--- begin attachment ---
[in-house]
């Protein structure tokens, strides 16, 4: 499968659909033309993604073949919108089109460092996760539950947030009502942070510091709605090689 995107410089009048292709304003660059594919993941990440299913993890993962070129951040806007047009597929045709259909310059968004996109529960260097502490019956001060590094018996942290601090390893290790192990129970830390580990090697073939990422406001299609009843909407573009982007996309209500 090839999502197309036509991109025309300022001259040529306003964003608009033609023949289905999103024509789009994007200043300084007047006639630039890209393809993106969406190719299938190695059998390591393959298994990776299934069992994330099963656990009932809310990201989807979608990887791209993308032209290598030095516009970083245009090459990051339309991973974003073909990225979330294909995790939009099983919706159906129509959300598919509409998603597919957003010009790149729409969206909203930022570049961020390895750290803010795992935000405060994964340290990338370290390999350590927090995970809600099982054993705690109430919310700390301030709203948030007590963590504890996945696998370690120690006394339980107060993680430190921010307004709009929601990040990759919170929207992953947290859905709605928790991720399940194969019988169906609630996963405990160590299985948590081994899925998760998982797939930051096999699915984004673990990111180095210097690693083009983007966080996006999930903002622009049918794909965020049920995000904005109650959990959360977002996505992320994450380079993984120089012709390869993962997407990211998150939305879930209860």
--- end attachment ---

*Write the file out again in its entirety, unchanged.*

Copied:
[in-house]
């Protein structure tokens, strides 16, 4: 499968659909033309993604073949919108089109460092996760539950947030009502942070510091709605090689 995107410089009048292709304003660059594919993941990440299913993890993962070129951040806007047009597929045709259909310059968004996109529960260097502490019956001060590094018996942290601090390893290790192990129970830390580990090697073939990422406001299609009843909407573009982007996309209500 090839999502197309036509991109025309300022001259040529306003964003608009033609023949289905999103024509789009994007200043300084007047006639630039890209393809993106969406190719299938190695059998390591393959298994990776299934069992994330099963656990009932809310990201989807979608990887791209993308032209290598030095516009970083245009090459990051339309991973974003073909990225979330294909995790939009099983919706159906129509959300598919509409998603597919957003010009790149729409969206909203930022570049961020390895750290803010795992935000405060994964340290990338370290390999350590927090995970809600099982054993705690109430919310700390301030709203948030007590963590504890996945696998370690120690006394339980107060993680430190921010307004709009929601990040990759919170929207992953947290859905709605928790991720399940194969019988169906609630996963405990160590299985948590081994899925998760998982797939930051096999699915984004673990990111180095210097690693083009983007966080996006999930903002622009049918794909965020049920995000904005109650959990959360977002996505992320994450380079993984120089012709390869993962997407990211998150939305879930209860």